Sam and Jody have gathered citizens at the police station and are passing out firearms. Sam instructs them to aim for the head if they see anyone they know to be dead, whether it be friend, neighbor or wife. One of the citizens speaks: “Uh, you mind telling us who the hell you are?” When Sam replies somewhat proudly that he’s a friend of Bobby Singer’s, he’s made aware that Bobby is regarded as the town drunk. Sam sputters that he thought Digger was the town drunk, because Bobby told him so, which results in awkward eye contact with Digger. They all entrench themselves in the station while Sam watches the front door.
Dean and Bobby are stocking his van with guns and ammo when they hear commotion in the yard. Dean leaves to investigate and is soon rushed by Clay Thompson and knocked to the ground, sending his weapon flying. A struggle ensues, but Dean finally manages to kick Clay backward, recover his gun and deliver a head shot while still lying on the ground.
Bobby, meanwhile, manages to take out several quickly advancing undead as he sits near the van, but is blindsided and knocked out of his wheelchair by one who is neutralized just in time by Dean as he returns. More zombies quickly start to emerge from the salvage yard and they have to fall back to the house. Once there, they discover that all of their ammunition is in the van. They hear zombie activity upstairs and are forced to retreat to the nearest closet as they start diving through the windows. When Dean’s declaration that zombies are too idiotic to know how to pick the closet door lock is proven false, all they can do is try to beat them back with the butts of their shotguns. The zombies are so focused on getting to Dean and Bobby, they fail to notice when Sam and Jody arrive and the two are able to pick them all off, shooting gallery style.
In the morning, Sam stands near a massive funeral pyre in the cemetery. Dean and Jody arrive and report that there are no more zombies to be found. Jody says the townspeople are traumatized and the few who have tried to alert the media have not been taken seriously. When Sam asks her how she’s holding up, she’s not able to vocalize a response.
In Bobby’s salvage yard, Sam and Dean join Bobby in front of the funeral pyre constructed for Karen, and Bobby sheepishly apologizes to them for his behavior. Sam says no apologies are necessary, and Dean offers that at least the ordeal meant he got to spend five more days with Karen.Bobby laments that having to kill the love of his life a second time has only made things a thousand times worse. He tells them he now knows why Death came to South Dakota: He sent Karen back to deliver a message to him for helping them and being one of the reasons Sam is still refusing to say ‘yes’ to Lucifer. Bobby’s not sure if the intention was to take his life or to take his spirit, only that their goal was to remove him from the fight. Sam asks if he’s going to be all right, but Bobby seems unable to answer.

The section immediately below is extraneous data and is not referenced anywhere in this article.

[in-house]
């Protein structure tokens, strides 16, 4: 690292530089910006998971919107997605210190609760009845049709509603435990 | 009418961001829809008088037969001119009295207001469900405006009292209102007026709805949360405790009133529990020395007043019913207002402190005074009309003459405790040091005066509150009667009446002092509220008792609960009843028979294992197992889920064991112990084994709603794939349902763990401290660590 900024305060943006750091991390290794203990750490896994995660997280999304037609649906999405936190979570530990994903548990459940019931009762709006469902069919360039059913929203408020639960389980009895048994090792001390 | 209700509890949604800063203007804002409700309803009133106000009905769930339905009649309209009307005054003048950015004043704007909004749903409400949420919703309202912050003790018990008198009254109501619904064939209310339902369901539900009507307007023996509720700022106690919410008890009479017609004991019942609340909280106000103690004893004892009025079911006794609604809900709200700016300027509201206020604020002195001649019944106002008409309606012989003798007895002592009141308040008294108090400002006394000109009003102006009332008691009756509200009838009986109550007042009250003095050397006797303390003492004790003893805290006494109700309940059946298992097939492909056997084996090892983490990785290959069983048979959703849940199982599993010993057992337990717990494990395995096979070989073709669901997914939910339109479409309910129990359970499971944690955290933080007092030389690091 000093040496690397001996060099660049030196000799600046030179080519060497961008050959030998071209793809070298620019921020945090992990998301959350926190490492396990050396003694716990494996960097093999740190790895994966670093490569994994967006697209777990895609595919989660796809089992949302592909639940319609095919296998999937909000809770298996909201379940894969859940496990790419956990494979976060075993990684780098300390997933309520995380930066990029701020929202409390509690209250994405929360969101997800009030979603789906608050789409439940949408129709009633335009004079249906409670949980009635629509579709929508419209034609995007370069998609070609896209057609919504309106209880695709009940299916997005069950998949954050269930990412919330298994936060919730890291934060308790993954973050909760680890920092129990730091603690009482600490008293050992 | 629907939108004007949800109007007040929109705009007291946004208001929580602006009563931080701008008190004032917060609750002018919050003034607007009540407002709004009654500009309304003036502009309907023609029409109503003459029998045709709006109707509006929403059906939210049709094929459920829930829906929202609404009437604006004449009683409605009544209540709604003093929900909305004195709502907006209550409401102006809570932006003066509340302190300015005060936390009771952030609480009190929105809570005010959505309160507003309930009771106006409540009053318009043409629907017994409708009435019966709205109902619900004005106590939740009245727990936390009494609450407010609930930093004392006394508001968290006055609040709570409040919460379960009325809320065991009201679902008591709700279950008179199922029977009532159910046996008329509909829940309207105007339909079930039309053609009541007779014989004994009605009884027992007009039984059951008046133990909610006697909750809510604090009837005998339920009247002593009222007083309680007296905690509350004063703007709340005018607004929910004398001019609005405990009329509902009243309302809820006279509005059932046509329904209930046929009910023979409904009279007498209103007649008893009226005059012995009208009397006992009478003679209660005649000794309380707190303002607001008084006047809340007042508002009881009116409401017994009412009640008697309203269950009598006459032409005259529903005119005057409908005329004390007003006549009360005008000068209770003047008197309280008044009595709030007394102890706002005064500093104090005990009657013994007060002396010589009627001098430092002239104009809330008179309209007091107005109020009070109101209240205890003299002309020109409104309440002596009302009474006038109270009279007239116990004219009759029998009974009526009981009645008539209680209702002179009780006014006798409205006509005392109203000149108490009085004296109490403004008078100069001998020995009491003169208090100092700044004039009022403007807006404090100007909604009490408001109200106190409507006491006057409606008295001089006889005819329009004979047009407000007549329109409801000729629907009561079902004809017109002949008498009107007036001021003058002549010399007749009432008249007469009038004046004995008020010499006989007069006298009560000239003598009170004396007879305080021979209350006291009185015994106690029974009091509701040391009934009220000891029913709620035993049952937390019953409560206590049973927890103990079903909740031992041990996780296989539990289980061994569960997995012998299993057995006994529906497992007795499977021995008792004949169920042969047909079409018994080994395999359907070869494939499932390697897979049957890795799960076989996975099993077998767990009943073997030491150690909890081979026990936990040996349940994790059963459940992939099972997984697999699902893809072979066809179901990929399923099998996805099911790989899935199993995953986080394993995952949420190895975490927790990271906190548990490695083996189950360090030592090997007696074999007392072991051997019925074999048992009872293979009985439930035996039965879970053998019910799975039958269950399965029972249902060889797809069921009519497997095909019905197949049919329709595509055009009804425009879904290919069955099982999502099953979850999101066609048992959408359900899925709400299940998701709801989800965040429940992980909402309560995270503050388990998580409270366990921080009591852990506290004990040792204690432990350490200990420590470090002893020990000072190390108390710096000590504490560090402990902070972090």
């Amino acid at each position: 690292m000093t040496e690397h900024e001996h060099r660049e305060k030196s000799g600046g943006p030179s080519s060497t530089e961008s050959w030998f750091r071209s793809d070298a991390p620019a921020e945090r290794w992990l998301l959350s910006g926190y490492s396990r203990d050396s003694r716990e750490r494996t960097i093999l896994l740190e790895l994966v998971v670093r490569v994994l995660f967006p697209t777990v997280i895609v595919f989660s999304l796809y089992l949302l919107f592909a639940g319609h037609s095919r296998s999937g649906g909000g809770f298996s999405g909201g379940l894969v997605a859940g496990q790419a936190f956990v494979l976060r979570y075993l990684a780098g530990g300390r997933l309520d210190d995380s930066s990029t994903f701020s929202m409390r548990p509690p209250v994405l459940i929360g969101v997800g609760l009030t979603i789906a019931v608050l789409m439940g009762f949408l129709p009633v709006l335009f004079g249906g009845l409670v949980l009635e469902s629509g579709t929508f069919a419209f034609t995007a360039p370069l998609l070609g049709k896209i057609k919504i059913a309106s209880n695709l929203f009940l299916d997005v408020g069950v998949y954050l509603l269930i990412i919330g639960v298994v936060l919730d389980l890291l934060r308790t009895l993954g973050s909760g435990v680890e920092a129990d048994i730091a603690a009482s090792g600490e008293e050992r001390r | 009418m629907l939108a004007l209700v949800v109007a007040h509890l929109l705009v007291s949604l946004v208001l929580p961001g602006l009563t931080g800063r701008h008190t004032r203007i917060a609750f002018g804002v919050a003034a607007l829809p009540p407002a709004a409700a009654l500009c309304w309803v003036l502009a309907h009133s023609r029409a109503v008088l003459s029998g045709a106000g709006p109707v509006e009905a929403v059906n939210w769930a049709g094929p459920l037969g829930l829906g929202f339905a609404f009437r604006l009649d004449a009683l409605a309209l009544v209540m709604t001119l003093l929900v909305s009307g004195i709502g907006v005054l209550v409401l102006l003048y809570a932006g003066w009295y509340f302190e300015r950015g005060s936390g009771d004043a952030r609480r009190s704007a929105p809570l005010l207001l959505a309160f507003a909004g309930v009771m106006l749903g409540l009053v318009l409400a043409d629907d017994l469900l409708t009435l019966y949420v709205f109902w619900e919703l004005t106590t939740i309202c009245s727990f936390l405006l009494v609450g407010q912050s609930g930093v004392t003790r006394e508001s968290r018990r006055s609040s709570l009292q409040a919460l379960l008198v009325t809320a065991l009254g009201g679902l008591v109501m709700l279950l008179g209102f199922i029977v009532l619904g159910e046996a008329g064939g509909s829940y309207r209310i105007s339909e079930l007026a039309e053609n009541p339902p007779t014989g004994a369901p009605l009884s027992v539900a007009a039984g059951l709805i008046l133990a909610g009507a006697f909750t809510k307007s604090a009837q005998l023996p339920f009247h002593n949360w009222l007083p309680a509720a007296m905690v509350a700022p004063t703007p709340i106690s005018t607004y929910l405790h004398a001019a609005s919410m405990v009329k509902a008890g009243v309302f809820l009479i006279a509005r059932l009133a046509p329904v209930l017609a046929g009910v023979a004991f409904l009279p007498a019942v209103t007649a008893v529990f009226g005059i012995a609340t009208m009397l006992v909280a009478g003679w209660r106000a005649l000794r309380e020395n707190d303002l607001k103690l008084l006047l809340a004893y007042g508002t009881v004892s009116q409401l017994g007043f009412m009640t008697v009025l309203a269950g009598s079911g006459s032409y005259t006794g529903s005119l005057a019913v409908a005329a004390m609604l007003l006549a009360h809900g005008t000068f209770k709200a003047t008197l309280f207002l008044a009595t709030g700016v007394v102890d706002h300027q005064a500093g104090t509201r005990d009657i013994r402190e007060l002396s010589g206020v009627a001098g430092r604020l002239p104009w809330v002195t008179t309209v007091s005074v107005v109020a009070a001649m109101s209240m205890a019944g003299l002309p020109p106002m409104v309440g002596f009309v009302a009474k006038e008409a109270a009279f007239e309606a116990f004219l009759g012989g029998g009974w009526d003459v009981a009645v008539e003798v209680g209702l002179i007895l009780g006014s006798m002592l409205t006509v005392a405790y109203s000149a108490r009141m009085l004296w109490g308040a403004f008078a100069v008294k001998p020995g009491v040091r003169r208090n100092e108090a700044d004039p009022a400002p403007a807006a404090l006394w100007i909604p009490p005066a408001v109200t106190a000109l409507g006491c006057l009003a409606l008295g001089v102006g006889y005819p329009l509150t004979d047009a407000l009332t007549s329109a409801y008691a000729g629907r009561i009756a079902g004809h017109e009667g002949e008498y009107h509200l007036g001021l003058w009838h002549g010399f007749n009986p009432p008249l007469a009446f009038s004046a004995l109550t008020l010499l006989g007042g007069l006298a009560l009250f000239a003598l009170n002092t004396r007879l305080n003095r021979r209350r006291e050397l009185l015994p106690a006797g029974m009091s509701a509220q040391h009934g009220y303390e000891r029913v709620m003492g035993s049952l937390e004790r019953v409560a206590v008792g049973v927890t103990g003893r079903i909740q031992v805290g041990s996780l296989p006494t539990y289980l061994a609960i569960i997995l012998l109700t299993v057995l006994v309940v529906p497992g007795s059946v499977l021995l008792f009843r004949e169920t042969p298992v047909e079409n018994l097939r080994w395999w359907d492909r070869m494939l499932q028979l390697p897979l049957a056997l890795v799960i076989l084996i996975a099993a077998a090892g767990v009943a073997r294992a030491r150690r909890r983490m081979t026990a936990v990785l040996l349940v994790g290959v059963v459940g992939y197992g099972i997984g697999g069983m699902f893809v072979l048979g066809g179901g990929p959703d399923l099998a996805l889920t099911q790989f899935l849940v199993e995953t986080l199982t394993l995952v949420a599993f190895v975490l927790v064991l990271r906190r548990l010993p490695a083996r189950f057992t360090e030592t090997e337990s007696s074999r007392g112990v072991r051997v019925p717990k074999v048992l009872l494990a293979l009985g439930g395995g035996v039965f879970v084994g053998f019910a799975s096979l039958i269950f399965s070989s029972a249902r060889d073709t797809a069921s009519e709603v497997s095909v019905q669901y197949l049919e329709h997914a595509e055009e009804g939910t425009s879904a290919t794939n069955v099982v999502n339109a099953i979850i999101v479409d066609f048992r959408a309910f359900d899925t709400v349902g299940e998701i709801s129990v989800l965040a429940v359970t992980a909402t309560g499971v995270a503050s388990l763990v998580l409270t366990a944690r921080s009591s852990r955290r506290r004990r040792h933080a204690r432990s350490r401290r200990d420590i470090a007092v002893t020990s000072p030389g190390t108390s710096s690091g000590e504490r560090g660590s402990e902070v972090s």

Featured Supernatural BeingEdit
"Lovin' the Sin I'm In" by Terry Campbell
- When Dean and Sam are informed by Bobby that the reason for 15 people rising from their graves could be the Horseman Death, Dean said "Great, must be Thursday." It's a joke because Supernatural airs on Thursdays.
- The name of this episode Dead Men Don't Wear Plaid is also the name of a 1982 movie starring Steve Martin. The movie is a spoof of the old detective movies from the 1940s.
- This episode breaks the fourth wall when, during the gunfight, blood splatters the camera. This was deliberate, as the blood was CGI.
- The aliases Dean and Sam give the Sheriff, agents "Dorfman and Neidermeyer", are references to the movie Animal House.
- Dean: Mr. Wells, why don't you tell us what you saw in your own words.
- Digger: Call me Digger.
- Dean: Digger? Who gave you that name?
- Digger: I did.
- Dean: You gave yourself your own nickname? You can't do that.
- Digger: Who died and made you queen?